This was published under the 2010 to 2015 Conservative and Liberal Democrat coalition government
In a speech at the United Nations, Health Secretary Andrew Lansley has called for governments across the world to work collectively to tackle the rising tide of lifestyle-related diseases.
Addressing members of the United Nations General Assembly, who had convened to discuss the prevention and control of non-communicable diseases, he set out that international action is needed to make real progress against cancer, respiratory disease, cardiovascular disease and diabetes through collective international action to curb tobacco consumption and reduce alcohol abuse.
Just as previous worldwide efforts have saved millions of lives through programmes to eradicate communicable diseases such as smallpox and polio, Andrew Lansley told the meeting that the current generation’s greatest health challenges stem from the causes of ill-health, such as poor diet and environments, lack of exercise and changing lifestyles. Key to change must be tackling the causes of health inequalities. He called for a “whole government” approach and for a determination to tackle the social determinants of health, and a focus on prevention of the risk factors leading to non-communicable diseases.
Speaking in New York, Andrew Lansley said:
“More than half a century ago, our predecessors came together to tackle infectious diseases: the greatest health challenges of their day. Today, we face new challenges from obesity, lung disease and alcohol-related diseases. These are inextricably linked to the way we live our lives. They are just as widespread, just as chronic and increasingly threaten early mortality and disability.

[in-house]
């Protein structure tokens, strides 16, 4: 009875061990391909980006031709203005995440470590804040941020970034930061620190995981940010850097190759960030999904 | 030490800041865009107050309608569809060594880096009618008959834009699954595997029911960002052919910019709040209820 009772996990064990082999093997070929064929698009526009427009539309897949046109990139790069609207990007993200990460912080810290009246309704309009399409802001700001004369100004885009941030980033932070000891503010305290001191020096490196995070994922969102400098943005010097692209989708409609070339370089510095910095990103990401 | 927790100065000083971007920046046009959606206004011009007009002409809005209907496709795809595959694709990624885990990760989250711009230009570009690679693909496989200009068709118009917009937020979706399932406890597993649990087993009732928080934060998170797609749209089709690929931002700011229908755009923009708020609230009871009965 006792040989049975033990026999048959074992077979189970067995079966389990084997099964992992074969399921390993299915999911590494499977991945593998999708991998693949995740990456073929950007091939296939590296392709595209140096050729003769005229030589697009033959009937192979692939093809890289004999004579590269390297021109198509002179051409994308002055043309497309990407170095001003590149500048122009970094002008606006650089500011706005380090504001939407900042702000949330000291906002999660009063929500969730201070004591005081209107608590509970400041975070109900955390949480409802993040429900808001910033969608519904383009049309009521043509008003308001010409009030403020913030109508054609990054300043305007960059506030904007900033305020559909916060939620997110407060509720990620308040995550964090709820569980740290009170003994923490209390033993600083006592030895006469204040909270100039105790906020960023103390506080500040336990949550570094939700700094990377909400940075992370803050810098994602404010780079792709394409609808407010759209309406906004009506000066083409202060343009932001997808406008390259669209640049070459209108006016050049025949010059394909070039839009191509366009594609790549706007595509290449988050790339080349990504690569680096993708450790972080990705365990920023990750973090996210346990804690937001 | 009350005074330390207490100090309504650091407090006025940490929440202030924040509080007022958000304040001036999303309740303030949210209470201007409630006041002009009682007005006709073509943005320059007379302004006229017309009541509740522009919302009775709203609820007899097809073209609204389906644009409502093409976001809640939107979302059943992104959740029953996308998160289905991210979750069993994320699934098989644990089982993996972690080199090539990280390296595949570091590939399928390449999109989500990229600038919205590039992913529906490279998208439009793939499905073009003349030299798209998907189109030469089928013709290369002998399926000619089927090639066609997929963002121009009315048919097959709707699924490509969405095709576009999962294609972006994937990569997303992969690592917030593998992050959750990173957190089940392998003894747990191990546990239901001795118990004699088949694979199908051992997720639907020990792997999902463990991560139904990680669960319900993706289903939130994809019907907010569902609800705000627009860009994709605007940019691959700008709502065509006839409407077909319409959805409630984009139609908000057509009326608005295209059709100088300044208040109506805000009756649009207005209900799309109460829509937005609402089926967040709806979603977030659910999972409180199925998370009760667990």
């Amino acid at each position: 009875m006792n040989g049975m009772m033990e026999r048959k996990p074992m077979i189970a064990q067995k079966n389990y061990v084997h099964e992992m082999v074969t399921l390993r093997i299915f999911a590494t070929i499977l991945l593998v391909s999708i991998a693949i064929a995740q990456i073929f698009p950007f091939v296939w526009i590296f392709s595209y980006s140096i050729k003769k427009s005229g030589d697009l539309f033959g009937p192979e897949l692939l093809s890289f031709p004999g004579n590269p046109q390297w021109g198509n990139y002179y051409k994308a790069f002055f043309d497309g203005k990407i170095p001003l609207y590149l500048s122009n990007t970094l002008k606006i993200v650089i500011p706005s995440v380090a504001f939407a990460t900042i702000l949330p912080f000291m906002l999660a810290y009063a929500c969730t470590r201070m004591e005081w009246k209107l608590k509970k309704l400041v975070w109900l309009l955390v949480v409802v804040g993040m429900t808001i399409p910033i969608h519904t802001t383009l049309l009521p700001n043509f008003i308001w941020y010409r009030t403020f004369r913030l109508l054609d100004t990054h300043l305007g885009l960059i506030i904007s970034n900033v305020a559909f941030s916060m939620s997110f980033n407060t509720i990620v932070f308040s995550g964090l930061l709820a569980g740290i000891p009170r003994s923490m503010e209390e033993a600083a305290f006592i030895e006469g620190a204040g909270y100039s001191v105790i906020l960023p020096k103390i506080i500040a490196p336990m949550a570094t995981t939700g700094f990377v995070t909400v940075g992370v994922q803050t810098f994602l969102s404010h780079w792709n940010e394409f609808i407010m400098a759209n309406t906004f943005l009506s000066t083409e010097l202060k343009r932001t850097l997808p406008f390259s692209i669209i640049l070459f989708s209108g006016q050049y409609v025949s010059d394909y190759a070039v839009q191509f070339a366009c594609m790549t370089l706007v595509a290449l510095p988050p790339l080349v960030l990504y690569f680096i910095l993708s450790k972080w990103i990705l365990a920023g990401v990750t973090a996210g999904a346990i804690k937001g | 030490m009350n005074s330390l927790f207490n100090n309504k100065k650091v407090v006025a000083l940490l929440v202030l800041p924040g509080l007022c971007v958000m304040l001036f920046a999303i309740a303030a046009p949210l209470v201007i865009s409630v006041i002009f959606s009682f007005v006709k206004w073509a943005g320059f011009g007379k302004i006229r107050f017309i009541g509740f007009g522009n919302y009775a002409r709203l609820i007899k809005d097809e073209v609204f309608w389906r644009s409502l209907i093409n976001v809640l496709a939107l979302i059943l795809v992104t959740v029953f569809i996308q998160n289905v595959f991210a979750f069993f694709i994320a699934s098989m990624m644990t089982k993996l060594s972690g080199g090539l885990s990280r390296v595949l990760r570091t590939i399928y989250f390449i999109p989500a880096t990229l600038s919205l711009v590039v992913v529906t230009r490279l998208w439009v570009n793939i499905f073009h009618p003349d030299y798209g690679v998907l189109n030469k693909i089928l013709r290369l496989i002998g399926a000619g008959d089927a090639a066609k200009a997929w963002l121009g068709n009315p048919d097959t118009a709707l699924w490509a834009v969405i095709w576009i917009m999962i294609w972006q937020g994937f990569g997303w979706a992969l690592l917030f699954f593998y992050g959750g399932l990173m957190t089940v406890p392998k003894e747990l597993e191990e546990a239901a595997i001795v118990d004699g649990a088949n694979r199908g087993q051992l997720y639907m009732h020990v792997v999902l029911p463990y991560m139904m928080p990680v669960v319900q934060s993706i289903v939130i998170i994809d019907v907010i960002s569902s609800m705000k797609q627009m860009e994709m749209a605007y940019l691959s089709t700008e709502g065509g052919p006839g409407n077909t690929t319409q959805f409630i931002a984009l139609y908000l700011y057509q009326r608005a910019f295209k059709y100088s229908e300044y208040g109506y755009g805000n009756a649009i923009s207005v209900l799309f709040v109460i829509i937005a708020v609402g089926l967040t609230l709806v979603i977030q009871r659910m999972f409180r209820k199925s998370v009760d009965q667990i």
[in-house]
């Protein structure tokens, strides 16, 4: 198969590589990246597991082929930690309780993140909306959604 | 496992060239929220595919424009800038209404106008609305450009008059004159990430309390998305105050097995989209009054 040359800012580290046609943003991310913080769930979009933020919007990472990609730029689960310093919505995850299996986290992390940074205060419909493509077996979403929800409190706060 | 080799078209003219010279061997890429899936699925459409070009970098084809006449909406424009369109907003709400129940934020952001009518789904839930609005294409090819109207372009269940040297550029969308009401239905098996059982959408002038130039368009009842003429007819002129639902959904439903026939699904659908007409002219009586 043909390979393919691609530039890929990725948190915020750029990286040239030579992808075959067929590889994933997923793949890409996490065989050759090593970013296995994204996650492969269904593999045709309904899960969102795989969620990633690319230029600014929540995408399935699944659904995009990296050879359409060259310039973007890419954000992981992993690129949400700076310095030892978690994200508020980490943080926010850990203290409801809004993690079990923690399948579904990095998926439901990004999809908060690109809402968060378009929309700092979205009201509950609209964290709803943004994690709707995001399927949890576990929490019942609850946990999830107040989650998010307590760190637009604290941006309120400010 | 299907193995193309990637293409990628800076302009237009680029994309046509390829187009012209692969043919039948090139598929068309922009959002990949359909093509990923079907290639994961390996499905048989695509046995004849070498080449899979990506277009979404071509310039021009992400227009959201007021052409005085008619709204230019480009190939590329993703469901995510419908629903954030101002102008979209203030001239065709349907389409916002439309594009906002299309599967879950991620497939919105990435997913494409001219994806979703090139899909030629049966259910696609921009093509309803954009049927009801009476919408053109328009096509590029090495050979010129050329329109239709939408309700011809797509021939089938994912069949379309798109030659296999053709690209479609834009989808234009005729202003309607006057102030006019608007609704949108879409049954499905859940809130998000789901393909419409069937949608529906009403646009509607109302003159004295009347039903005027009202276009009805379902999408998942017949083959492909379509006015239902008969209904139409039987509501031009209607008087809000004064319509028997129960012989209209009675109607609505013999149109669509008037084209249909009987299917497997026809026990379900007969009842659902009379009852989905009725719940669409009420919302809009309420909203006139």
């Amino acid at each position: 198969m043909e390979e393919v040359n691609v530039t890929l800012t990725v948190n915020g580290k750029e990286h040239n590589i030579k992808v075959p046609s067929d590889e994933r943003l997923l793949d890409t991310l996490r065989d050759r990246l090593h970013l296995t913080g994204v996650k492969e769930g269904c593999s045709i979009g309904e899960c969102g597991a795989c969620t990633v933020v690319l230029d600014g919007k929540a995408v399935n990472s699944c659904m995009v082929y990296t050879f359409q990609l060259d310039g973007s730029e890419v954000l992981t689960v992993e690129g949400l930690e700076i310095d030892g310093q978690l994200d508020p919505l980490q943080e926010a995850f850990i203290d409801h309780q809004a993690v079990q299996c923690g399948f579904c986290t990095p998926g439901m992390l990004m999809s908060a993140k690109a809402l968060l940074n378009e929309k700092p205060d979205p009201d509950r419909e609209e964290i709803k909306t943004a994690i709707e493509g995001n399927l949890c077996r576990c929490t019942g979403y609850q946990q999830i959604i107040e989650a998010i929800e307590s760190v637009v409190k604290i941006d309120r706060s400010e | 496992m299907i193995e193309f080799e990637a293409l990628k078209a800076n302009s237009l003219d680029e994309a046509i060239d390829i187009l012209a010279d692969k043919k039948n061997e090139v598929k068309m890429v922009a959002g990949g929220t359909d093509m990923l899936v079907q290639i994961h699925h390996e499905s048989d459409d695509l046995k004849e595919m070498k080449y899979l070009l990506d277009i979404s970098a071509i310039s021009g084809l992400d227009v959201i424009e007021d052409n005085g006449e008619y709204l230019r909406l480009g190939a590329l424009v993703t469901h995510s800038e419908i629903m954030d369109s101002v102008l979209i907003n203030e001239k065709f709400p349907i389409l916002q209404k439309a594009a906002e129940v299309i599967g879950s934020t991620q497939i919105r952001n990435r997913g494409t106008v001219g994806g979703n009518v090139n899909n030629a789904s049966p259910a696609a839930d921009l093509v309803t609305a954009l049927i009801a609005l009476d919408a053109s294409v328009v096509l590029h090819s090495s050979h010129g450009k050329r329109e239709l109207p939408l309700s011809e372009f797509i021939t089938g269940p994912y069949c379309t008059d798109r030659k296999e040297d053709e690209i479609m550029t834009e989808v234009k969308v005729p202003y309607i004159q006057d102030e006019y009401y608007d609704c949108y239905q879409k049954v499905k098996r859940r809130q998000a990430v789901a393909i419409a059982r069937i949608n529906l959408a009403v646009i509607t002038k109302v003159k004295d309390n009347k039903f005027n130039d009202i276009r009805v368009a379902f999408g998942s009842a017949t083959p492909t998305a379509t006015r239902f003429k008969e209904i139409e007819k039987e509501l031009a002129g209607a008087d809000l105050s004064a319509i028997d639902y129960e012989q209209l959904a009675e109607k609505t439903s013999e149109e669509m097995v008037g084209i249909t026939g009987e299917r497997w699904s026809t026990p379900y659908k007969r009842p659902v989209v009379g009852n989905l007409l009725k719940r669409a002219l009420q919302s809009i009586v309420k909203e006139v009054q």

“We need a bold and determined ‘whole government’ approach looking at better outcomes and helping individuals to make better choices about their own health. With an emphasis on prevention, on physical activity, on personal and corporate responsibility and with unified government action, we can make a big difference.
“I hope that in decades to come, our successors will look back and see that now was when the tide began to turn, that with progress and development, came not only opportunity and increased life expectancy, but healthy life expectancy.”
Notes to editors
1. The Health Secretary Andrew Lansley is attending the UN conference on Non Communicable Diseases (NCDs) on 19th and 20th September. At the conference, delegates are seeking to secure an appropriate and representative global response focusing on prevention and health system strengthening. They will sign a declaration setting out this agreement. Further information can be found on the United Nations website.
2. The role of Government is to bring together key partners to help and support people to make healthier choices. Later in the year, we will be publishing a document on obesity that will set out how obesity will be tackled in the new public health and NHS systems, and the role of key partners.
3. A single outcomes framework places the emphasis on prevention, gives medical professionals and government officials the freedom and the resources to achieve these outcomes and empowers individuals to take charge of their own health. Change4Life encourages people to make simple changes, such as eating more fruit and vegetables, cutting down on fatty foods and being more active.
4. As part of our new approach, the Government will consider what can be achieved through voluntary approaches. Through the Public Health Responsibility Deal, the Government has been working with businesses and other organisations to help the public live healthier lives:
* food producers are removing transfats and reducing the levels of salt in their food;
* drinks companies are reducing the amount of alcohol in some of their drinks; and
* restaurants are publishing the number of calories in their meals.